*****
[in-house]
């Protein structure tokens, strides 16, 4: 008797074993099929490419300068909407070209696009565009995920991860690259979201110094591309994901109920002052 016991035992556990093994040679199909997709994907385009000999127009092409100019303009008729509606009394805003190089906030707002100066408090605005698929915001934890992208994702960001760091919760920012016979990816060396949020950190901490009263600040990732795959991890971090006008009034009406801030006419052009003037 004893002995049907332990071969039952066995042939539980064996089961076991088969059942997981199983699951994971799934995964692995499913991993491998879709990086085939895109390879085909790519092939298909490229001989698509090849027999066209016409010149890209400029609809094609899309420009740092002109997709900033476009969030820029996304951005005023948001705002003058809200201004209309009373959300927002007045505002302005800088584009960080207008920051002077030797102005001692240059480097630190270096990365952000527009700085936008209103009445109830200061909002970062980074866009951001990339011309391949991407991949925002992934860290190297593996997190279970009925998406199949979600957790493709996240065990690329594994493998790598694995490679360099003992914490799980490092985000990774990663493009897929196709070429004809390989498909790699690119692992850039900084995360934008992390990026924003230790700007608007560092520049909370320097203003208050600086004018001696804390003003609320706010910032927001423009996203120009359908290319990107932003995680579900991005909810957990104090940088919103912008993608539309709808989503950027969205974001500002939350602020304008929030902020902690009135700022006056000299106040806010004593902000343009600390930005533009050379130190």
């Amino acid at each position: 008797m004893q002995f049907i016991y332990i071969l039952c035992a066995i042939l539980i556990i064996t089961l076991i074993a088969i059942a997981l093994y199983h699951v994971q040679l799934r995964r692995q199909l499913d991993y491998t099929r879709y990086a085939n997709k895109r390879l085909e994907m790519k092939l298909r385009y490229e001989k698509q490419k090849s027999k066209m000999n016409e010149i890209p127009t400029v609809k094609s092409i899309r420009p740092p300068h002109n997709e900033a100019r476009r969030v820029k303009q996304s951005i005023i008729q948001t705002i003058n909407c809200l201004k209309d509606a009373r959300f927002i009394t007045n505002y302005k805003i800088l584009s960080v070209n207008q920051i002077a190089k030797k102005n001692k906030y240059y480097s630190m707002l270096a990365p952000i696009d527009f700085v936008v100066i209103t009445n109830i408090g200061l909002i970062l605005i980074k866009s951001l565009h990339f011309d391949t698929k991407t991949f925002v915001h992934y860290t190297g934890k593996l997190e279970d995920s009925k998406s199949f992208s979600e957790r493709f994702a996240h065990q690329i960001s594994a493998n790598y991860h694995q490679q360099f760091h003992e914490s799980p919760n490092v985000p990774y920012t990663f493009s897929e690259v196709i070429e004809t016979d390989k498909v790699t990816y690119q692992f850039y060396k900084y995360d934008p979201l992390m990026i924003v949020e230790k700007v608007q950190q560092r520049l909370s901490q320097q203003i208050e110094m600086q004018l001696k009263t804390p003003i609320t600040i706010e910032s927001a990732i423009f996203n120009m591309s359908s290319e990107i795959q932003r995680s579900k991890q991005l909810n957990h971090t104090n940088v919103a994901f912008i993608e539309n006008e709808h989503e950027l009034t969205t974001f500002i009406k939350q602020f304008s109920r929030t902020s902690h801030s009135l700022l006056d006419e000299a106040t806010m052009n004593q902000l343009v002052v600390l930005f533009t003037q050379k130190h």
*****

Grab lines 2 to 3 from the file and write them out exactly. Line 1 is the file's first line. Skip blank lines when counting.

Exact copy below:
């Protein structure tokens, strides 16, 4: 008797074993099929490419300068909407070209696009565009995920991860690259979201110094591309994901109920002052 016991035992556990093994040679199909997709994907385009000999127009092409100019303009008729509606009394805003190089906030707002100066408090605005698929915001934890992208994702960001760091919760920012016979990816060396949020950190901490009263600040990732795959991890971090006008009034009406801030006419052009003037 004893002995049907332990071969039952066995042939539980064996089961076991088969059942997981199983699951994971799934995964692995499913991993491998879709990086085939895109390879085909790519092939298909490229001989698509090849027999066209016409010149890209400029609809094609899309420009740092002109997709900033476009969030820029996304951005005023948001705002003058809200201004209309009373959300927002007045505002302005800088584009960080207008920051002077030797102005001692240059480097630190270096990365952000527009700085936008209103009445109830200061909002970062980074866009951001990339011309391949991407991949925002992934860290190297593996997190279970009925998406199949979600957790493709996240065990690329594994493998790598694995490679360099003992914490799980490092985000990774990663493009897929196709070429004809390989498909790699690119692992850039900084995360934008992390990026924003230790700007608007560092520049909370320097203003208050600086004018001696804390003003609320706010910032927001423009996203120009359908290319990107932003995680579900991005909810957990104090940088919103912008993608539309709808989503950027969205974001500002939350602020304008929030902020902690009135700022006056000299106040806010004593902000343009600390930005533009050379130190």
């Amino acid at each position: 008797m004893q002995f049907i016991y332990i071969l039952c035992a066995i042939l539980i556990i064996t089961l076991i074993a088969i059942a997981l093994y199983h699951v994971q040679l799934r995964r692995q199909l499913d991993y491998t099929r879709y990086a085939n997709k895109r390879l085909e994907m790519k092939l298909r385009y490229e001989k698509q490419k090849s027999k066209m000999n016409e010149i890209p127009t400029v609809k094609s092409i899309r420009p740092p300068h002109n997709e900033a100019r476009r969030v820029k303009q996304s951005i005023i008729q948001t705002i003058n909407c809200l201004k209309d509606a009373r959300f927002i009394t007045n505002y302005k805003i800088l584009s960080v070209n207008q920051i002077a190089k030797k102005n001692k906030y240059y480097s630190m707002l270096a990365p952000i696009d527009f700085v936008v100066i209103t009445n109830i408090g200061l909002i970062l605005i980074k866009s951001l565009h990339f011309d391949t698929k991407t991949f925002v915001h992934y860290t190297g934890k593996l997190e279970d995920s009925k998406s199949f992208s979600e957790r493709f994702a996240h065990q690329i960001s594994a493998n790598y991860h694995q490679q360099f760091h003992e914490s799980p919760n490092v985000p990774y920012t990663f493009s897929e690259v196709i070429e004809t016979d390989k498909v790699t990816y690119q692992f850039y060396k900084y995360d934008p979201l992390m990026i924003v949020e230790k700007v608007q950190q560092r520049l909370s901490q320097q203003i208050e110094m600086q004018l001696k009263t804390p003003i609320t600040i706010e910032s927001a990732i423009f996203n120009m591309s359908s290319e990107i795959q932003r995680s579900k991890q991005l909810n957990h971090t104090n940088v919103a994901f912008i993608e539309n006008e709808h989503e950027l009034t969205t974001f500002i009406k939350q602020f304008s109920r929030t902020s902690h801030s009135l700022l006056d006419e000299a106040t806010m052009n004593q902000l343009v002052v600390l930005f533009t003037q050379k130190h």